It has become commonplace for the Royal Conservatory Orchestra to impress with virtuosic, committed performances. Last Friday night's concert at Koerner Hall was no exception. Under the baton of Johannes Debus, the orchestra displayed an ideal combination of mature artistry and youthful energy in works that would challenge the finest professional orchestras. 


Before I get ahead of myself, the evening began with virtuosity of a more intimate variety. For the early birds, there was a half hour chamber music performance by students of the Glenn Gould School. Jean-Luc Therrien, in his final year of the Artist Diploma program, performed seven of the nine movements from Robert Schuman’s Waldszenen (Forest Scenes) Op. 82. It was easy to find oneself in the haunted forest of Schuman’s imagination. His playing was absolutely exquisite. Next came the first movement of Johannes Brahms’ Piano Quintet in F Minor, Op. 34 with the recent RC concerto competition winner, Thomas Torok on the ever so demanding piano part. The string quartet included violinists Royce Rich and Artur Chakhmakhchyan, violist Ellis Yuen-Rati and cellist Kanon Shibata. Together, they found beauty in the dense musical structure.

The orchestral program began with Richard Strauss' tone poem, Don Juan, op. 20, TrV156. The opening turbulent theme demanded precision and bold playing from every section – not for the faint of heart. Debus, ever the precise technician on the podium, demanded nothing less than a driving tempo with nuanced playing in what becomes a musical description of the passion and obsession of Don Juan leading ultimately to his own demise. Among the most beautiful moments of the work were the solos first by concertmaster Colin Laursen and later by principal oboist June Kim.

What followed was perhaps the highlight of the season. Soloist Zuri Wells, winner of the 2019 Glenn Gould Concerto Competition, performed her winning piece, a dazzling work by contemporary Japanese composer Keiko Abe. Prism Rhapsody is a virtuosic showstopper for Wells. At times controlling six mallets, she manipulated the polyrhythms, harmonies and passages that seem to defy possibilities. The music built to a thrilling ending that left me breathless. Wells is an artist of enormous talent who has developed her technique and musicianship to a rare degree. I will be surprised if we don’t see her in front of major orchestras in the near future.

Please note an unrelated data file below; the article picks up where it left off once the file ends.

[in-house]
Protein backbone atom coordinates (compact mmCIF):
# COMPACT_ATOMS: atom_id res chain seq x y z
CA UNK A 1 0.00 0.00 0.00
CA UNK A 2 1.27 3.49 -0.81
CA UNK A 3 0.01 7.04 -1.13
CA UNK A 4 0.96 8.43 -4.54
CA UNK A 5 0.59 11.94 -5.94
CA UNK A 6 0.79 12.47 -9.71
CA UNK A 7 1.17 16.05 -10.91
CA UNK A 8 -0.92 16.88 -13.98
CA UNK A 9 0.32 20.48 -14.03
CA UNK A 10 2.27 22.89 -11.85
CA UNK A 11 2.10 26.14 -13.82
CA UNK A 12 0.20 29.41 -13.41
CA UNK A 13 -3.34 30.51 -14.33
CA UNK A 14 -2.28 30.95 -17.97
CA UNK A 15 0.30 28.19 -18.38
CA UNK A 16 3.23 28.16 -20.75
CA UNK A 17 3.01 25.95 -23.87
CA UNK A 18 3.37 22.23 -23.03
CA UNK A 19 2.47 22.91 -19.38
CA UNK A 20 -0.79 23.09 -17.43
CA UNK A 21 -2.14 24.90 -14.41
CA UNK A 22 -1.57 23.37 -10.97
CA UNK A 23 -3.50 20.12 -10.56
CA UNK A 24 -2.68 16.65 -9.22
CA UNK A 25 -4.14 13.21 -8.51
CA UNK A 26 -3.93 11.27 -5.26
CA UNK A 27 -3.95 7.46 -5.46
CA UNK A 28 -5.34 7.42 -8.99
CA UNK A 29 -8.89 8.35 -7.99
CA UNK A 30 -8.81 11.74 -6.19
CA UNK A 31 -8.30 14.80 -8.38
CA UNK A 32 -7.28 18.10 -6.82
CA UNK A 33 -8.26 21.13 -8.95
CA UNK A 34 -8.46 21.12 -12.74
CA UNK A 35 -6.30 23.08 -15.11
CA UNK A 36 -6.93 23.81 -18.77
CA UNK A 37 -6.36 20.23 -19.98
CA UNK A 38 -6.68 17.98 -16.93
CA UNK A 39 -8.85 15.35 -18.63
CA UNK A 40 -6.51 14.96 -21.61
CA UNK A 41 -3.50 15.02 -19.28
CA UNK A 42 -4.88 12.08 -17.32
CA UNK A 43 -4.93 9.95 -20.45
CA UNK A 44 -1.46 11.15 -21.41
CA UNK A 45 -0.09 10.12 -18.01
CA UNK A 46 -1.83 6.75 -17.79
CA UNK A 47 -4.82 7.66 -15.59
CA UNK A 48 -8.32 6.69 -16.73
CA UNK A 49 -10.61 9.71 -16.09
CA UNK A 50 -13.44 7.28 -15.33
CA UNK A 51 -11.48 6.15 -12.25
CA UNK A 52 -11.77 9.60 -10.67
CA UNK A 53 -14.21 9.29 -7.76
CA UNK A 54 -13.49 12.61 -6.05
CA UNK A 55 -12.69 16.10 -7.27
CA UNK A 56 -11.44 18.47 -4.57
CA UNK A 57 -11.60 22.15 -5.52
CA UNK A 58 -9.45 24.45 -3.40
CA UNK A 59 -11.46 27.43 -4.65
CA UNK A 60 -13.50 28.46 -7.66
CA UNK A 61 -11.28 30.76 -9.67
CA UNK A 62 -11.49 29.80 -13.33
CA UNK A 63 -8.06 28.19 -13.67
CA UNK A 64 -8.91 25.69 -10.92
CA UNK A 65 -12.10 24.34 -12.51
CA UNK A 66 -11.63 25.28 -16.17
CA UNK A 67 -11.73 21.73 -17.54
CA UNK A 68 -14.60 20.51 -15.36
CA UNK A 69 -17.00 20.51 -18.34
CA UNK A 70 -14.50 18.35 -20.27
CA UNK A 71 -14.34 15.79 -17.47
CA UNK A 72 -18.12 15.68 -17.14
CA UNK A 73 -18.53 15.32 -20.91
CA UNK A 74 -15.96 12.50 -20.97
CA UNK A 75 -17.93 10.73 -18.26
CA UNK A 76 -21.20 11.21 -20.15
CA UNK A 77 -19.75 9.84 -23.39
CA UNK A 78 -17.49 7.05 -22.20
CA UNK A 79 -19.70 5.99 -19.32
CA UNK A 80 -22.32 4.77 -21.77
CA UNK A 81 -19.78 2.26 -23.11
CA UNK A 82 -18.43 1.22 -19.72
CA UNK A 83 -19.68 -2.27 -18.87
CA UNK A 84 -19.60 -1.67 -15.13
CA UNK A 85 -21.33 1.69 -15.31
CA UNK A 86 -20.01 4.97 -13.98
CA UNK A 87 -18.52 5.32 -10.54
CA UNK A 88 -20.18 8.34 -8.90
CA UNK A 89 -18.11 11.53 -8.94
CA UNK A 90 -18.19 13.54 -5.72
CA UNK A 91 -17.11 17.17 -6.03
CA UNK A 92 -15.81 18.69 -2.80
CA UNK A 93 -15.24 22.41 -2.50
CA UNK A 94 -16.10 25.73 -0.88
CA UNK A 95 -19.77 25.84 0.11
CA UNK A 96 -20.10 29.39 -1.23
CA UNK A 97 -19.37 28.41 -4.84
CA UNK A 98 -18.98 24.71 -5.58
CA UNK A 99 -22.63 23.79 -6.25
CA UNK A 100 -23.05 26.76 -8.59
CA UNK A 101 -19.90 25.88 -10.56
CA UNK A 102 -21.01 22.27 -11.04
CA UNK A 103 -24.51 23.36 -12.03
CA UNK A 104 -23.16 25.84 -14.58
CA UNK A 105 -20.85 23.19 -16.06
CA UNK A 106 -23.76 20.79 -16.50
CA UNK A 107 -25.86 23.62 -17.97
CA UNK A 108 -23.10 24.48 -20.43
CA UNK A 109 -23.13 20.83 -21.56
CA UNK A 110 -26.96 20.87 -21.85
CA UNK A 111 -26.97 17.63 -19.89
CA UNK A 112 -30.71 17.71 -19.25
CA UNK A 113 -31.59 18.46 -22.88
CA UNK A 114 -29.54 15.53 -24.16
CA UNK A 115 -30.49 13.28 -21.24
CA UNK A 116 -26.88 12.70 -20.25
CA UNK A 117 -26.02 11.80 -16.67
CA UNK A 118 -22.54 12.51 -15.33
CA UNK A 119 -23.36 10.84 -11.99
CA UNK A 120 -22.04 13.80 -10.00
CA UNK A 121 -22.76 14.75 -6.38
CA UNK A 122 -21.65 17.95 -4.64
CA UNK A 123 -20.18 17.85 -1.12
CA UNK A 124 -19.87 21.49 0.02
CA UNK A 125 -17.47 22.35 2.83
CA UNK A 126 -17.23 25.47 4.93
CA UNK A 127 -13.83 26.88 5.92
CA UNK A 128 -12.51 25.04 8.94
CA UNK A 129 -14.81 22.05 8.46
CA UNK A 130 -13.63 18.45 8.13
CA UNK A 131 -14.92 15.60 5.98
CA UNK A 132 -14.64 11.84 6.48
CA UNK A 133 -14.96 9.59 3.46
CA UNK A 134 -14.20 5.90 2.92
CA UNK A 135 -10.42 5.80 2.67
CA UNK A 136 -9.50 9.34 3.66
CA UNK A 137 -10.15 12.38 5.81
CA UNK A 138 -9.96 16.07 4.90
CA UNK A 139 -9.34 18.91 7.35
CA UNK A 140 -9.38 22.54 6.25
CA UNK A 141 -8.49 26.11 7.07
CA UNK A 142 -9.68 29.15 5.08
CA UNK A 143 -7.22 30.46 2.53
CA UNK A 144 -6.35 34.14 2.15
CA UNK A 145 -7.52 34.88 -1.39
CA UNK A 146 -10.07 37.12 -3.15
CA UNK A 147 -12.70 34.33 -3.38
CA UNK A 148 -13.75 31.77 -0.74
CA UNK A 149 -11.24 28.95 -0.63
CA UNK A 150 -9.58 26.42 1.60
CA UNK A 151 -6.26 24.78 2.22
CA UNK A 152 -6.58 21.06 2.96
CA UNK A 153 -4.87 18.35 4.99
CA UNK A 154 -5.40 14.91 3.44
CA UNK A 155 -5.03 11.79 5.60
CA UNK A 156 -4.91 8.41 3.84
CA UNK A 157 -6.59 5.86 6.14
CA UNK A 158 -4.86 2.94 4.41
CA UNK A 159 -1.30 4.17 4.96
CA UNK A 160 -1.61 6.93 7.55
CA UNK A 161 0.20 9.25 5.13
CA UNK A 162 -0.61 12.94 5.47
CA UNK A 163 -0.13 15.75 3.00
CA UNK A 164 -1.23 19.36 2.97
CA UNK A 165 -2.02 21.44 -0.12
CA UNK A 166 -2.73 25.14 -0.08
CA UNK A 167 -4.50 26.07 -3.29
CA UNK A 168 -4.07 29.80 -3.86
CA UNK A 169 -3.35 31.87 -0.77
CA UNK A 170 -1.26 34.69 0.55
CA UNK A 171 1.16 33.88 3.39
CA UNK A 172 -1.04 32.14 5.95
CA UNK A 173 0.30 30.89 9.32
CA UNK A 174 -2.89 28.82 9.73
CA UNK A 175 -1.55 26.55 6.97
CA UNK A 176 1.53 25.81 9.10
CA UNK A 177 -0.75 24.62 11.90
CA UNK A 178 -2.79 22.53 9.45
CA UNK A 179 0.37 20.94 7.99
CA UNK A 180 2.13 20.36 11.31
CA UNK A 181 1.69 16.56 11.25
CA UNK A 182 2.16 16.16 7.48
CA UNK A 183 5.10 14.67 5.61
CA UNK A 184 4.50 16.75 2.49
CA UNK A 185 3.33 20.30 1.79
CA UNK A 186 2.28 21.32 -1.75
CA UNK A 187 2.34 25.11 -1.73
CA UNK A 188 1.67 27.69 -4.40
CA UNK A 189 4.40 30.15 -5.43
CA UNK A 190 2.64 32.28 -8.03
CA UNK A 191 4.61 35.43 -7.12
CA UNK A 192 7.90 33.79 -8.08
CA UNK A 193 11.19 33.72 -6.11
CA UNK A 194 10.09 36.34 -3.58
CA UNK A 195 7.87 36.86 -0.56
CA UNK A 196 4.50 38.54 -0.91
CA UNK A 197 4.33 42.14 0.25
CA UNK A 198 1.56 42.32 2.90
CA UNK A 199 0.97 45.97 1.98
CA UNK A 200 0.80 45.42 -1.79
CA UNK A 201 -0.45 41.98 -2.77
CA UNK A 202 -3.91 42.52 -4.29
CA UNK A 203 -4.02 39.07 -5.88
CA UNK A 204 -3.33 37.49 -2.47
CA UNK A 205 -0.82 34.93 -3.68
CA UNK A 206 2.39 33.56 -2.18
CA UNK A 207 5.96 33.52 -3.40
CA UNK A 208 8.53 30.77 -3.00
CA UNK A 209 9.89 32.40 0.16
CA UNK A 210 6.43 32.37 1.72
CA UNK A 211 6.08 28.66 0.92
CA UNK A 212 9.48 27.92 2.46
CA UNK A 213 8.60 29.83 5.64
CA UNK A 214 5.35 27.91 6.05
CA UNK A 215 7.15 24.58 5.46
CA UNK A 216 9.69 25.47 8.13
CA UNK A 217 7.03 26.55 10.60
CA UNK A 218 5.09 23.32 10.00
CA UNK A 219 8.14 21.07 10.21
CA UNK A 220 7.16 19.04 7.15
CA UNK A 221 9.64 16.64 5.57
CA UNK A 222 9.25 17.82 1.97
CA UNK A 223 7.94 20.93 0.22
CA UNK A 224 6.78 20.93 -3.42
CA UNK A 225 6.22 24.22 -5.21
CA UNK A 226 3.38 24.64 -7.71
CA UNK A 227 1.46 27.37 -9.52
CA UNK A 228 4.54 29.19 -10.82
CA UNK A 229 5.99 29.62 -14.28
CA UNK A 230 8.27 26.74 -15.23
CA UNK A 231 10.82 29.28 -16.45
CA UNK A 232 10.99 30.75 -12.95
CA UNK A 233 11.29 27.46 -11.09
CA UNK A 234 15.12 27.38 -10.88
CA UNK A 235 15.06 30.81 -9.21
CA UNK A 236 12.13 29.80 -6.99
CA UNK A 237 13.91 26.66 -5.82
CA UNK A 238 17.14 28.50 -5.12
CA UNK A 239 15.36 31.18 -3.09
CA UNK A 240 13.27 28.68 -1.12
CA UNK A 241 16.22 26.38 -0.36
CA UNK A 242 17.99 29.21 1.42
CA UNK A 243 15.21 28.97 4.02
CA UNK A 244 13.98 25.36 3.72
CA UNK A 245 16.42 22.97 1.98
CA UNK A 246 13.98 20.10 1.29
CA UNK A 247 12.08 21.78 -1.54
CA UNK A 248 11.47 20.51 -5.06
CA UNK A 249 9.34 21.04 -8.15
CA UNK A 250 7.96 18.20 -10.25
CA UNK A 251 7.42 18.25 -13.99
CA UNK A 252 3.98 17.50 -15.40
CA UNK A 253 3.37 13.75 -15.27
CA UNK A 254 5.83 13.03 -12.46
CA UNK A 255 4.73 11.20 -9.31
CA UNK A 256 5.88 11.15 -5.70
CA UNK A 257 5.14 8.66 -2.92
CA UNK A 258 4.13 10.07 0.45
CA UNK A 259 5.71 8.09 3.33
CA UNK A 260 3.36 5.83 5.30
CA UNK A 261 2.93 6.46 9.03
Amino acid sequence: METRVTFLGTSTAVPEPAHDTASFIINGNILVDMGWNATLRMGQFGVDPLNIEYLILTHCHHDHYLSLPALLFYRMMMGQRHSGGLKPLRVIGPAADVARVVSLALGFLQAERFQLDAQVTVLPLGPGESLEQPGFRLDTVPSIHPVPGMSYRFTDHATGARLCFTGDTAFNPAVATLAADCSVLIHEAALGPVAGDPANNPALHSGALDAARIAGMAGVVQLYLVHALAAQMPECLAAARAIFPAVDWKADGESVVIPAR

Soloist Zuri Wells with Guest Conductor Johannes Debus
​and the Royal Conservatory Orchestra
 
​Photo credit: The Royal Conservatory/Koerner Hall; Lisa Sakulensky

Following intermission, Debus led a stirring performance of Beethoven’s Symphony No. 7 in A Major, op. 92.  This mature work of Beethoven is one that every professional orchestral player must be intimately familiar with. The orchestra was stunning in its ensemble playing. I loved the tension that was created in the introduction to the first movement with the huge chords and ascending scales. In the second movement, the cellos displayed a beautiful singing tone in their countermelody. It was in the finale, that Debus coaxed the most out of the orchestra. He took a tempo that 'ripped.' I was amazed that the orchestra could handle it and make it work so well. This was no playing down to the level of a young orchestra. Debus demanded a stunning performance and that is exactly what he got.

The orchestra worked with Debus for one week on this program with Debus simultaneously conducting Hansel and Gretel down the road at the COC. That he brought his high energy to the RC Orchestra is a tribute to his commitment to mentoring young performers. That the orchestra responded so magnificently, is a tribute to their training, their discipline and the inspiration coming from the podium. I shouldn’t be surprised however; it seems to happen at every RC Orchestra performance. The fact that I become overwhelmed by the quality of music at every RC Orchestra performance I attend now seems like a given.


The orchestra will perform its final concert of the season at Koerner Hall on Friday, May 1st 2020 when Gábor Takács-Nagy conducts a program of music by Shostakovich, Mozart and Bartók with violinist Yu Kai Sun as soloist. As usual, there will be a Prelude Recital and a pre-concert talk for the early birds.

Review by David Richards
Toronto ON February 18th 2020

Royal Conservatory Orchestra with Guest Conductor Johannes Debus
​and Marimba Soloist Zuri Wells 
​Photo credit: The Royal Conservatory/Koerner Hall; Lisa Sakulensky

Royal Conservatory Orchestra with Johannes Debus leaves a lasting impression!

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